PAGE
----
The Burnerz are a collaboration between Zion I MC Zumbi and Trackmasters producer The Are. Zion I are Bay Area underground heroes, renowned for Zumbi’s conscious lyrics and producer Amp Live’s electronic beats. The Are is a Houston-based producer who has done work for Keisha Cole, Lil Kim, and Lords of the Underground. The two met on tour a few years ago, and the Burnerz is the result.
The biggest difference between the Burnerz and Zion I is obviously the beats. The Are is from the Black Milk school of production, offering fat, hard-hitting beats lightly sprinkled with well-flipped samples. He doesn’t break much new ground, but offers up fourteen tracks of solid head-nodders. The electronic music elements that make Zion I’s work so interesting are absent, replaced by East Coast (by way of Texas) boom-thwap.
The other difference between the Burnerz and Zion I is the lack of polish. They were going for a raw sound in both the lyrics and production, and it comes through on the tracks. There is an energy and spontaneity here that carries through the entire record. It’s an approach that is becoming more and more common in music today; the big budgets for carefully crafted studio albums are disappearing faster than an Antarctic ice shelf, so quick and dirty is the name of the game. In the hands of lesser artists, the results can be sub-mixtape quality, but The Are and Zumbi are pros, and “The Burnerz” is anything but amateurish.
It’s also never boring. The disc starts off with the bombastic audio assault of “The World,” complete with an opera chorus sample, before going into “Changes,” which addresses the hard times we are living through, asking “ready to get more dough, but how low can we go for the guap and the roll?” Zumbi proves himself skilled at spitting conscious rhymes that never feel pedantic or preachy. He draws attention to the havoc that drugs and crimes wreak on the community without sounding like a teacher telling you to stay in school.
One of the best tracks on the album is “Peace,” a slow burner about an East Coast transplant who comes to California only to find himself embroiled in a life a crime and eventually shot down. “The street breeds a virus to make hate inside us,” rhymes Zumbi. It’s based on the life and tragic death of Elray Jones, a 19 year-old shot dead in West Oakland last year. It’s a haunting song, and shows that Zumbi has both a deep understanding of what life on the streets is like, as well as the socio-economic situation that leads a young man down that path. Zumbi is not only a skilled rapper, he’s a deep thinker, and he manages to translate his thoughts into rhymes in a way that sounds effortless.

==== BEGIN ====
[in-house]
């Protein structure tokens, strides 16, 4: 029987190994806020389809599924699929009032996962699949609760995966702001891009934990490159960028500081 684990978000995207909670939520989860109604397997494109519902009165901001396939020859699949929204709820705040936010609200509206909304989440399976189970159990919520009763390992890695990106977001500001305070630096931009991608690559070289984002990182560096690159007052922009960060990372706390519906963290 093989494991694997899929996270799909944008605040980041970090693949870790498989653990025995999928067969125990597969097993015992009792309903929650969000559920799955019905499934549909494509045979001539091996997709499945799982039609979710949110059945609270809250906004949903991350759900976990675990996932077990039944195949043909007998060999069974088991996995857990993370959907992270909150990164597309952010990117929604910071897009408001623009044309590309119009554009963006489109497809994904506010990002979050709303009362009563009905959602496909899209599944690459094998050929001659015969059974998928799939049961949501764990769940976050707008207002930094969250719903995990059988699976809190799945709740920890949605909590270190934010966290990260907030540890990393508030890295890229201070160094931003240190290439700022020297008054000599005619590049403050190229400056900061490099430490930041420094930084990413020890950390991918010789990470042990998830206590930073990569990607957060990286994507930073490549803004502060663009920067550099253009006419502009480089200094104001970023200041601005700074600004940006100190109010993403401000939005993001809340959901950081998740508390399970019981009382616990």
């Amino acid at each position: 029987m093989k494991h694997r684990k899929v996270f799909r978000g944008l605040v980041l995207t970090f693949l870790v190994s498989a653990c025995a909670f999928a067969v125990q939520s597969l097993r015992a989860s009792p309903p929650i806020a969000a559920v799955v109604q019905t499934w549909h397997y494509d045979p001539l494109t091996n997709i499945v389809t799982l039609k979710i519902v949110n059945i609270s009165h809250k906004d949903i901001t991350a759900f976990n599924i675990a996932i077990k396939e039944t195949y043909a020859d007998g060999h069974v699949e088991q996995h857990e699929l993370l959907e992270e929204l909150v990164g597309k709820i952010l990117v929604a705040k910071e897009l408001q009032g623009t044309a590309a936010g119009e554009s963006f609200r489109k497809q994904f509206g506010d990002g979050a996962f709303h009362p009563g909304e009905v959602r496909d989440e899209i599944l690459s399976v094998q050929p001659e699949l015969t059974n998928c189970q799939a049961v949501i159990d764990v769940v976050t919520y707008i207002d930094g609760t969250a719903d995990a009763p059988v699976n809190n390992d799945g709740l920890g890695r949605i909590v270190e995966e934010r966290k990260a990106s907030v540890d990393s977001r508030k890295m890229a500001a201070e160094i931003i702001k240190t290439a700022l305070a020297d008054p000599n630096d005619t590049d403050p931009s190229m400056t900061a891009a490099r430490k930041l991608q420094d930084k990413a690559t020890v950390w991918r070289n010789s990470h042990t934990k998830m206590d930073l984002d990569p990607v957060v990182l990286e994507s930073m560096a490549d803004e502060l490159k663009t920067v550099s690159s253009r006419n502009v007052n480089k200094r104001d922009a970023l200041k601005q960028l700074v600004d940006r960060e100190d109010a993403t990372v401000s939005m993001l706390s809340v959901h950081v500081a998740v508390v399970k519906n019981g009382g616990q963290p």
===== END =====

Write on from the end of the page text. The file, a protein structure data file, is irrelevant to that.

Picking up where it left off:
Martin Luther and the Grouch show up on “The Edge,” a soulful track about keeping it real in hard times, asking “what shall I do? Shit done hit the fan and I’m on the edge/Push done come to shove and I lost my edge.” OneBeLo offers some verses on the futuristic “Off the Wall,” and C. Holiday offers backing vocals on “Fly Wit Me.” Beyond those three tracks, it’s all Zumbi, all the time, and he is up to the task.
Like all good writers, Zumbi is all about show rather than tell, offering by example an alternative to the thugged out gangsta image that is so pervasive in hip hop and the African-American communities in the Bay Area. He does it not by lecturing about how bad the gangsta lifestyle is, but by being better. Hip Hop deserves nothing less. “Burnerz” is fourteen tracks of rock-solid Bay Area underground hip hop, and well worth your time.